Facebook and other social media sites are free for everyone. But a new social media site launched this month promises to be more exclusive by only permitting people who are rich to join.
The site is called Netropolitan. To join, users must pay $9,000. This includes a $6,000 entry fee plus $3,000 for the yearly membership fee.
James Touchi-Peters is the founder of Netropolitan. He is a composer and orchestra conductor from the eastern American state of New York. He says he believes there is a need and an audience for this service. He says he had trouble finding people like him on other social sites. He says Netropolitan is a place where rich people can talk about what he calls "the finer things in life." In his words, "Netropolitan is an online country club focused on connecting members around the world." He says it is "for people with more money than time."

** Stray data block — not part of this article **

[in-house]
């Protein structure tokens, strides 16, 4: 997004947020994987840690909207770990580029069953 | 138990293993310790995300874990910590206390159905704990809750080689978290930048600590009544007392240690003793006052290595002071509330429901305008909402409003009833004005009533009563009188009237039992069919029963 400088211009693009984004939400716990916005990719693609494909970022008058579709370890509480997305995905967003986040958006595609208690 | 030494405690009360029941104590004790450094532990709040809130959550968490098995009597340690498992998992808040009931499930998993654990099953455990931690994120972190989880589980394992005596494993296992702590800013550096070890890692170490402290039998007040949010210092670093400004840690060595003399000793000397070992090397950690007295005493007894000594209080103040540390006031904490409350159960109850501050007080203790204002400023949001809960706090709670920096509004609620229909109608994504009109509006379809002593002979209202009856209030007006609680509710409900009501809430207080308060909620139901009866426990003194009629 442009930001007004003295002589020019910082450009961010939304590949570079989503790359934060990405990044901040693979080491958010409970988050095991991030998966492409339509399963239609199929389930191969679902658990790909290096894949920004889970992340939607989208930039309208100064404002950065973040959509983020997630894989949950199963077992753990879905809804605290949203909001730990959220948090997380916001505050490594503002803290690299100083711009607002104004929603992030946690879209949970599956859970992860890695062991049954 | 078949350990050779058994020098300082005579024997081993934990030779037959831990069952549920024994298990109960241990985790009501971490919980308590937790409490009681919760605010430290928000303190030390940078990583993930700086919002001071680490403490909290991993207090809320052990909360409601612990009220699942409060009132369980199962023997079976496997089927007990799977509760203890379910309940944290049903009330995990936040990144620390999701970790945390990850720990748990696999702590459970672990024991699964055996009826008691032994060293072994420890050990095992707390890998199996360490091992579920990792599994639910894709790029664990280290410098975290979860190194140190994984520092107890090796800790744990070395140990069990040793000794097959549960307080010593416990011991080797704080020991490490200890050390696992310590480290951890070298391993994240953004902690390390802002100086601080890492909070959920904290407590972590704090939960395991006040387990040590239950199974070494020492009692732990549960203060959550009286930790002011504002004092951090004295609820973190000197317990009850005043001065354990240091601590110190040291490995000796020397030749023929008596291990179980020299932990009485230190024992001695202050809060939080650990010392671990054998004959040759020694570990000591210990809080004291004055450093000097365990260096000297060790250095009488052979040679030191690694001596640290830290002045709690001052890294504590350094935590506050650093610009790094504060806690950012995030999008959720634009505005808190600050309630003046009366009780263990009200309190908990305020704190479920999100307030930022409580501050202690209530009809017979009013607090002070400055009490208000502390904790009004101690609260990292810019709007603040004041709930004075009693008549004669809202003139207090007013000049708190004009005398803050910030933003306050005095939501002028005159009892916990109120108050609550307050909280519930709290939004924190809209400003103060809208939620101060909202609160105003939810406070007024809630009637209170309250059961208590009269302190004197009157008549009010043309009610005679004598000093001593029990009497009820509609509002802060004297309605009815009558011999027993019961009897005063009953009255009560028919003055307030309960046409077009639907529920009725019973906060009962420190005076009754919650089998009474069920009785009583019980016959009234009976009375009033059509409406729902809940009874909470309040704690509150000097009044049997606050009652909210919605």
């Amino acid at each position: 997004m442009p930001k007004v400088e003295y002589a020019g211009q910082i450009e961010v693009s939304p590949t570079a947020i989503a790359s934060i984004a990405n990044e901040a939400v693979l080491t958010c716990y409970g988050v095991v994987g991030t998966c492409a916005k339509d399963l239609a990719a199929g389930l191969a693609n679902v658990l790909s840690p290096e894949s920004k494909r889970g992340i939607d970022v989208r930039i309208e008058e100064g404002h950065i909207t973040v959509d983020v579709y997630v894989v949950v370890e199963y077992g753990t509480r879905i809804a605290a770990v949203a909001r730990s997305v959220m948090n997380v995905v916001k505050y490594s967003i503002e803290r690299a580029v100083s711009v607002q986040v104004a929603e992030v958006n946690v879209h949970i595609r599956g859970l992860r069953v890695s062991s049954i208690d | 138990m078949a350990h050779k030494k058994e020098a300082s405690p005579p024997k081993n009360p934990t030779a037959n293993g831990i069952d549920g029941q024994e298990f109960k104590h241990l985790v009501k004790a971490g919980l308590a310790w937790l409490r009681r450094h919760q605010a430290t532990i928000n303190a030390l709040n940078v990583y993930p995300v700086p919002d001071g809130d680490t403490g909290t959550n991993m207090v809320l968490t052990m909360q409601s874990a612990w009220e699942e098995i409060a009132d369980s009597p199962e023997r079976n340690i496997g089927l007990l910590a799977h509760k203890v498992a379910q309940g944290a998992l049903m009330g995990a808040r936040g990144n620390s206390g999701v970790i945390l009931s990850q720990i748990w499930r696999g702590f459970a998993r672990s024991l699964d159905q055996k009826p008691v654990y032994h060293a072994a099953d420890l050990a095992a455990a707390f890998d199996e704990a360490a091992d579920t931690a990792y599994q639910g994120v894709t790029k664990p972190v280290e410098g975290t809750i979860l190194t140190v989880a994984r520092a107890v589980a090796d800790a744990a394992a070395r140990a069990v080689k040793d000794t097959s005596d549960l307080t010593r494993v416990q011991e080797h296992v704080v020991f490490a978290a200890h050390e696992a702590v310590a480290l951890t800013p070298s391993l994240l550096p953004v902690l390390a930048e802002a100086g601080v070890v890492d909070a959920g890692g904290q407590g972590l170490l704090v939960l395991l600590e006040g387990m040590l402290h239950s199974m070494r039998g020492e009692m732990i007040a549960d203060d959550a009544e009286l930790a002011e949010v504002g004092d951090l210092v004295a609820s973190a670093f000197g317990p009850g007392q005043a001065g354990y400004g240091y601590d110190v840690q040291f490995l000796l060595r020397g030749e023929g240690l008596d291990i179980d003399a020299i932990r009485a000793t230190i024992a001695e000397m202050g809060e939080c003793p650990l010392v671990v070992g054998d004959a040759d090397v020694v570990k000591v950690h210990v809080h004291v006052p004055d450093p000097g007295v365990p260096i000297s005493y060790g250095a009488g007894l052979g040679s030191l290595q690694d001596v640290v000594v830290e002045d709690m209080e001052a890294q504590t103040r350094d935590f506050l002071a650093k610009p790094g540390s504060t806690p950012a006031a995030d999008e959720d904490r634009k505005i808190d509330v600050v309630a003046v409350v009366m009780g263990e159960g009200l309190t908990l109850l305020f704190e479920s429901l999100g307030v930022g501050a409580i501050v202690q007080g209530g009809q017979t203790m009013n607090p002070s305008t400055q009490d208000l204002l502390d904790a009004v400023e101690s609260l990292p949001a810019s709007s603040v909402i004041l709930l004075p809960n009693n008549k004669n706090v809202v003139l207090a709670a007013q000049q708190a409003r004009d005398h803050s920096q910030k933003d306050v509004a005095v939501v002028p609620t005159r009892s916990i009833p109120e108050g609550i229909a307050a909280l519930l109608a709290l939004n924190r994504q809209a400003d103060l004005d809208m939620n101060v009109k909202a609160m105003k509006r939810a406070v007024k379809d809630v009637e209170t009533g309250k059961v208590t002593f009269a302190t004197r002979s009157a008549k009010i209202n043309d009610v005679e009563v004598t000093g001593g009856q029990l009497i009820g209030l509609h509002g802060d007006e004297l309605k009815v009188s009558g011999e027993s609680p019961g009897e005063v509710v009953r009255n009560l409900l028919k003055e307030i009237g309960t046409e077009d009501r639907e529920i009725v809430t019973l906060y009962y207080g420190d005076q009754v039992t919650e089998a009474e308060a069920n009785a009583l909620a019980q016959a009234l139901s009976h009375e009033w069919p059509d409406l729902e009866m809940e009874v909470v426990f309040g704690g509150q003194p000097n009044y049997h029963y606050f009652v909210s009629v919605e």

Unlike Facebook, everything on Netropolitan is private. The site is not included -- or indexed -- by search engines like Google or Bing. Non-members can only see the log-in screen when they visit the site. Information to and from the site is hidden, or encrypted. This gives the site's members even more privacy.
Netropolitan does not have any advertising. And it will employ monitors to prevent bad behavior.
Members must be 21 or older. And they must use their real names and addresses to register. Once they have registered, members can do things like create groups and join discussions on the site.
Mr. Touchi-Peters has not said how big he hopes the site's membership will grow. And he has not said how many members the site has. He does say it has a small group of "pre-qualified members."
The website says it "will never publicly state the exact number of members in the club. And especially, we will NEVER release or verify the identity of any of our members -- ever."
I'm Jonathan Evans.